Unsuspecting borrowers are often suckered into unfavorable loans with promises of low monthly payments or interest rates. Here are several terms that signal you could be entering a bad deal:
- 228 ARM: An adjustable-rate mortgage that begins with a low "teaser" interest rate, which skyrockets after two years. After the initial period, the rate change increases twice a year—for 28 years. Unlike conventional ARMs, which fluctuate with interest rates, the rate never decreases.
- 327 ARM: Similar to a 228, but the initial rate is in effect for three years, with semiannual increases for 27 years.
- Option ARM: A particularly dangerous mortgage, it works like a credit card. Borrowers receive a monthly statement in which they can pay the full mortgage amount or a smaller "minimum" payment. Instead of paying off their home, borrowers who pay less than the full amount accrue more mortgage debt—like a credit card.
- Deed in lieu of foreclosure: A borrower hands over the deed to their home to the lender and walks away. Although the borrower won't have a foreclosure listed on his or her credit record, it will list a failure to honor the mortgage, which is damaging. The lender doesn't have to go through a foreclosure proceeding and can seize the property more quickly. These transactions don't show up in foreclosure data, as they are not tracked.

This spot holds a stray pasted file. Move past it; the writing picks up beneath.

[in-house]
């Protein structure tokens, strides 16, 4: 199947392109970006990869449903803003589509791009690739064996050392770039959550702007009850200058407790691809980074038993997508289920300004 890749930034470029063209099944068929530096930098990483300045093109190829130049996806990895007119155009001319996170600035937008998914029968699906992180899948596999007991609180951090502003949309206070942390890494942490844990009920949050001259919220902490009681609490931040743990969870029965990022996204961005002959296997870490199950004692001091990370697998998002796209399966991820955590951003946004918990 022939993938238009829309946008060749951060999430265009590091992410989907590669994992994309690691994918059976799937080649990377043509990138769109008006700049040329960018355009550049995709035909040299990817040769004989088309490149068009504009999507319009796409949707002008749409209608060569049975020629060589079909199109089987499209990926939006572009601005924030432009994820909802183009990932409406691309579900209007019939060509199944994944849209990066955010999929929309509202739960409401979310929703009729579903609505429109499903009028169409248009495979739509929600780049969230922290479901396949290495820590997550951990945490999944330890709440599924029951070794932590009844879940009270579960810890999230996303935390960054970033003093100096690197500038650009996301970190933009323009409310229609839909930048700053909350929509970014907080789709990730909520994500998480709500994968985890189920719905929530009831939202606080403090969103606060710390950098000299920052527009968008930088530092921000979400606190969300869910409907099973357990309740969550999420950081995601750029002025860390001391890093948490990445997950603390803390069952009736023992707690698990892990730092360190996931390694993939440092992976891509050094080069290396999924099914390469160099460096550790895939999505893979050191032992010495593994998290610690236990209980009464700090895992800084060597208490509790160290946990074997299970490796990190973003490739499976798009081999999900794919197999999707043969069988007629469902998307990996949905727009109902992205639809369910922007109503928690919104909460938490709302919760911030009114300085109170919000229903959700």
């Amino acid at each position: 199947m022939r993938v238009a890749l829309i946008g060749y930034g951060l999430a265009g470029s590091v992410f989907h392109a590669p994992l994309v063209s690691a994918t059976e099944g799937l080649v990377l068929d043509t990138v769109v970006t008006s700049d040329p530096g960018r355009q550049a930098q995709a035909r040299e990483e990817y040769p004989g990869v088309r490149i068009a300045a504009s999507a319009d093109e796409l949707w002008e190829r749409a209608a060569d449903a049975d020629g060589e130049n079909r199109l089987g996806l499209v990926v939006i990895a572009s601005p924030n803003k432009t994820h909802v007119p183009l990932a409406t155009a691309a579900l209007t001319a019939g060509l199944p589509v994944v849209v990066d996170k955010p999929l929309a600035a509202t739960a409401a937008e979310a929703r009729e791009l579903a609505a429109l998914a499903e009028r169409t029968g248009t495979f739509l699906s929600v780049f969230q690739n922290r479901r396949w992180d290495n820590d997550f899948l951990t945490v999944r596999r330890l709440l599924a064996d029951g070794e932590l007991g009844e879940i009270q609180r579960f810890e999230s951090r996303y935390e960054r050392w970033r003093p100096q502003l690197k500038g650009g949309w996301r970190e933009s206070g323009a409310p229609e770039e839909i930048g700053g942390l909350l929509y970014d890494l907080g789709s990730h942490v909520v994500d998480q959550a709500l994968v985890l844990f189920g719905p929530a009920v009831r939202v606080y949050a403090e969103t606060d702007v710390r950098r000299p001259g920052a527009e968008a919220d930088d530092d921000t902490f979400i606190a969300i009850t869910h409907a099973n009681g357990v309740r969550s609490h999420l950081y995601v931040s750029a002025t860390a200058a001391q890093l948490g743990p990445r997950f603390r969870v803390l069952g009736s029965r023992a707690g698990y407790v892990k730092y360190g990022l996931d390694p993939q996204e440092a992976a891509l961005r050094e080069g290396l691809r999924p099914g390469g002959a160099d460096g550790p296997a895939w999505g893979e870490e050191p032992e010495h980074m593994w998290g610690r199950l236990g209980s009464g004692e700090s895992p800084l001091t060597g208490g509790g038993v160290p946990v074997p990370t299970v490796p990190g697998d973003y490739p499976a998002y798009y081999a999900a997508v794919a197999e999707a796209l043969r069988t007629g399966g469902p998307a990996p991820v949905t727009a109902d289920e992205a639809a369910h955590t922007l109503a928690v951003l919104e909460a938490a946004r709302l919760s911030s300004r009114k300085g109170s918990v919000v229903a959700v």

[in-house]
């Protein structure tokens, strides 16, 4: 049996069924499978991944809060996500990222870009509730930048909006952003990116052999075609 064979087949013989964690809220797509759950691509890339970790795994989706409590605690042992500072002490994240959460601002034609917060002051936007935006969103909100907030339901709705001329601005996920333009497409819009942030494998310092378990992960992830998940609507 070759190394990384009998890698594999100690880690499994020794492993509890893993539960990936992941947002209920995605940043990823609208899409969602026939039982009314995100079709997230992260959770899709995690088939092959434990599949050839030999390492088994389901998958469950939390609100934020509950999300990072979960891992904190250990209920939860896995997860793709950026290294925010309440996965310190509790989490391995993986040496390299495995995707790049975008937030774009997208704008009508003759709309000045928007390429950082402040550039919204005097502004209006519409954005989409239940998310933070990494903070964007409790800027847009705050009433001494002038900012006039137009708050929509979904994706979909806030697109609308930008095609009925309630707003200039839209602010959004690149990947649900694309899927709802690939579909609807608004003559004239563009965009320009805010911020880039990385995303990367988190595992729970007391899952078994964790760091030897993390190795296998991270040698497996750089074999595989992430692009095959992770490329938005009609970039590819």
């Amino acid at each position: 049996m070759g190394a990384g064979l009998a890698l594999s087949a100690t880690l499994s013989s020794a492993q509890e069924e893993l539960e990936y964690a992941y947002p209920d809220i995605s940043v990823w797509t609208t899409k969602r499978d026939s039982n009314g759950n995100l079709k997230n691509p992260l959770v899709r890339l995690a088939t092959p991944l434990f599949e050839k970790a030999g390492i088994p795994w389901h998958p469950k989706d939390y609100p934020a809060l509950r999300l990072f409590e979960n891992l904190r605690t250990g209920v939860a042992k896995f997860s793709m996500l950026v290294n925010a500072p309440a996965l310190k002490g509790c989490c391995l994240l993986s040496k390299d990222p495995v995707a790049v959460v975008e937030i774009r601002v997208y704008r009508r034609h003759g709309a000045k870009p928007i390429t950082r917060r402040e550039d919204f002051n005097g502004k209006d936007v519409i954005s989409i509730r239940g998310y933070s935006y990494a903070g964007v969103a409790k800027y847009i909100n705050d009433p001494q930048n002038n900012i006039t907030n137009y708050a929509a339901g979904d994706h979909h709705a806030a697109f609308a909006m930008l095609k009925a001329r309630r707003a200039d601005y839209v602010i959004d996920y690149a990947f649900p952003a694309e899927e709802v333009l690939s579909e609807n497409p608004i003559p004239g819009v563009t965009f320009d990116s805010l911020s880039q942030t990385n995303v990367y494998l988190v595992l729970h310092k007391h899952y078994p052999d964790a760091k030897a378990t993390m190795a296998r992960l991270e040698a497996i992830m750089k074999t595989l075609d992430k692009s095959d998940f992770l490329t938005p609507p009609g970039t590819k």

- Lease-back/buy-back options: A cottage industry of unscrupulous businesses has built itself on scamming borrowers who have been threatened with foreclosure. In a lease-back option, borrowers sell the home to a buyer for a deeply discounted price. The buyer pretends to takes over the loan, and may even make mortgage payments, but the sale agreement's fine print will later show the borrower still owns the house.
The buyer leases the house to the borrowers with the understanding that they may buy back the home later. The buyer raises the rent, evicts the borrowers, and leases the home to new tenants on a rent-to-own basis with a hefty down payment. The cycle continues as the rent is raised and tenants move out.
If at any point the buyer can't cover the mortgage, it doesn't matter—the home still belongs to the original borrowers, who unknowingly owe the mortgage—and the buyer walks away.
If you're planning to buy a home:
- Ask people you trust who have bought or sold their homes, particularly if they have a long-standing relationship with a Realtor.
- Ask a lawyer to read a mortgage agreement or "lease-back" if you feel uneasy about the terms. The attorney's fee is cheaper than a bad mortgage.
- Seek help only from a HUD-certified counselor. These counseling services are free; if a "counselor" asks you for money, it raises red flags.